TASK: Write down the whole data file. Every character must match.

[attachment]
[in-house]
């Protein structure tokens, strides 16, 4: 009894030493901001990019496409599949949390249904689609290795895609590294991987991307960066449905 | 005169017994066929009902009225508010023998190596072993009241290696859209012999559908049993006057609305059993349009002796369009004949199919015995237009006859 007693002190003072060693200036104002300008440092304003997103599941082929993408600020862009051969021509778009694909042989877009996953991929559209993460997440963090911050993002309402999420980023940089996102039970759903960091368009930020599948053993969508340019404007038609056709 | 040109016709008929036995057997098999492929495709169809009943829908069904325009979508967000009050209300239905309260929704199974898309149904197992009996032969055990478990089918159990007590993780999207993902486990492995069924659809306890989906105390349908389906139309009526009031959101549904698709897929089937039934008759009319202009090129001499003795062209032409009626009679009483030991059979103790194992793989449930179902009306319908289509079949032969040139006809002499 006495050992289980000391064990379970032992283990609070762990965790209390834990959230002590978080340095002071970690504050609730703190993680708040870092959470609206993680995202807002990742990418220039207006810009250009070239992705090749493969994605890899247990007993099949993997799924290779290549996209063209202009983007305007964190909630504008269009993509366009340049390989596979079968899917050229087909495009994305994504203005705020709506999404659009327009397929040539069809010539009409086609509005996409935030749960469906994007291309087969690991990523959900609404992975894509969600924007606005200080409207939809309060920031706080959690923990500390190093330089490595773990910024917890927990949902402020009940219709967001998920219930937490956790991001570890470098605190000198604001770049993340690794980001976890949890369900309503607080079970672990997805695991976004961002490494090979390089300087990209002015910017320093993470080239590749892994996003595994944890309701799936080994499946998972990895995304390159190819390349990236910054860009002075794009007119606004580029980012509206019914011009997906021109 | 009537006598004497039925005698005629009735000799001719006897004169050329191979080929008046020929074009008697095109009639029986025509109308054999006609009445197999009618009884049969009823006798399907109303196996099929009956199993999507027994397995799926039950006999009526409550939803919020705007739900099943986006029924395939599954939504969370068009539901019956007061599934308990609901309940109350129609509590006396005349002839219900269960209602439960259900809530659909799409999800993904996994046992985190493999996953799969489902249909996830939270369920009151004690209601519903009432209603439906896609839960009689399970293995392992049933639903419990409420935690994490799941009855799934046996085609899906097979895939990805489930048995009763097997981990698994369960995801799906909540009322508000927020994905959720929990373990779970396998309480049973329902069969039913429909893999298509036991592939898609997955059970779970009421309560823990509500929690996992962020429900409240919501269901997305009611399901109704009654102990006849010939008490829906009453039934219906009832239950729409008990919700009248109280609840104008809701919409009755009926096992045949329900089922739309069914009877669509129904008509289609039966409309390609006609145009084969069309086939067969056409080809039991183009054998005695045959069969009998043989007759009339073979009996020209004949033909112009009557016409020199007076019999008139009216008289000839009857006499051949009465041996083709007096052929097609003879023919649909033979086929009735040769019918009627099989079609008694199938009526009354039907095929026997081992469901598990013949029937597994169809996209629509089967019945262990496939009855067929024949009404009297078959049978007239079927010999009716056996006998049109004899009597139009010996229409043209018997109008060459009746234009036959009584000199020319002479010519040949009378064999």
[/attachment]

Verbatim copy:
[in-house]
């Protein structure tokens, strides 16, 4: 009894030493901001990019496409599949949390249904689609290795895609590294991987991307960066449905 | 005169017994066929009902009225508010023998190596072993009241290696859209012999559908049993006057609305059993349009002796369009004949199919015995237009006859 007693002190003072060693200036104002300008440092304003997103599941082929993408600020862009051969021509778009694909042989877009996953991929559209993460997440963090911050993002309402999420980023940089996102039970759903960091368009930020599948053993969508340019404007038609056709 | 040109016709008929036995057997098999492929495709169809009943829908069904325009979508967000009050209300239905309260929704199974898309149904197992009996032969055990478990089918159990007590993780999207993902486990492995069924659809306890989906105390349908389906139309009526009031959101549904698709897929089937039934008759009319202009090129001499003795062209032409009626009679009483030991059979103790194992793989449930179902009306319908289509079949032969040139006809002499 006495050992289980000391064990379970032992283990609070762990965790209390834990959230002590978080340095002071970690504050609730703190993680708040870092959470609206993680995202807002990742990418220039207006810009250009070239992705090749493969994605890899247990007993099949993997799924290779290549996209063209202009983007305007964190909630504008269009993509366009340049390989596979079968899917050229087909495009994305994504203005705020709506999404659009327009397929040539069809010539009409086609509005996409935030749960469906994007291309087969690991990523959900609404992975894509969600924007606005200080409207939809309060920031706080959690923990500390190093330089490595773990910024917890927990949902402020009940219709967001998920219930937490956790991001570890470098605190000198604001770049993340690794980001976890949890369900309503607080079970672990997805695991976004961002490494090979390089300087990209002015910017320093993470080239590749892994996003595994944890309701799936080994499946998972990895995304390159190819390349990236910054860009002075794009007119606004580029980012509206019914011009997906021109 | 009537006598004497039925005698005629009735000799001719006897004169050329191979080929008046020929074009008697095109009639029986025509109308054999006609009445197999009618009884049969009823006798399907109303196996099929009956199993999507027994397995799926039950006999009526409550939803919020705007739900099943986006029924395939599954939504969370068009539901019956007061599934308990609901309940109350129609509590006396005349002839219900269960209602439960259900809530659909799409999800993904996994046992985190493999996953799969489902249909996830939270369920009151004690209601519903009432209603439906896609839960009689399970293995392992049933639903419990409420935690994490799941009855799934046996085609899906097979895939990805489930048995009763097997981990698994369960995801799906909540009322508000927020994905959720929990373990779970396998309480049973329902069969039913429909893999298509036991592939898609997955059970779970009421309560823990509500929690996992962020429900409240919501269901997305009611399901109704009654102990006849010939008490829906009453039934219906009832239950729409008990919700009248109280609840104008809701919409009755009926096992045949329900089922739309069914009877669509129904008509289609039966409309390609006609145009084969069309086939067969056409080809039991183009054998005695045959069969009998043989007759009339073979009996020209004949033909112009009557016409020199007076019999008139009216008289000839009857006499051949009465041996083709007096052929097609003879023919649909033979086929009735040769019918009627099989079609008694199938009526009354039907095929026997081992469901598990013949029937597994169809996209629509089967019945262990496939009855067929024949009404009297078959049978007239079927010999009716056996006998049109004899009597139009010996229409043209018997109008060459009746234009036959009584000199020319002479010519040949009378064999």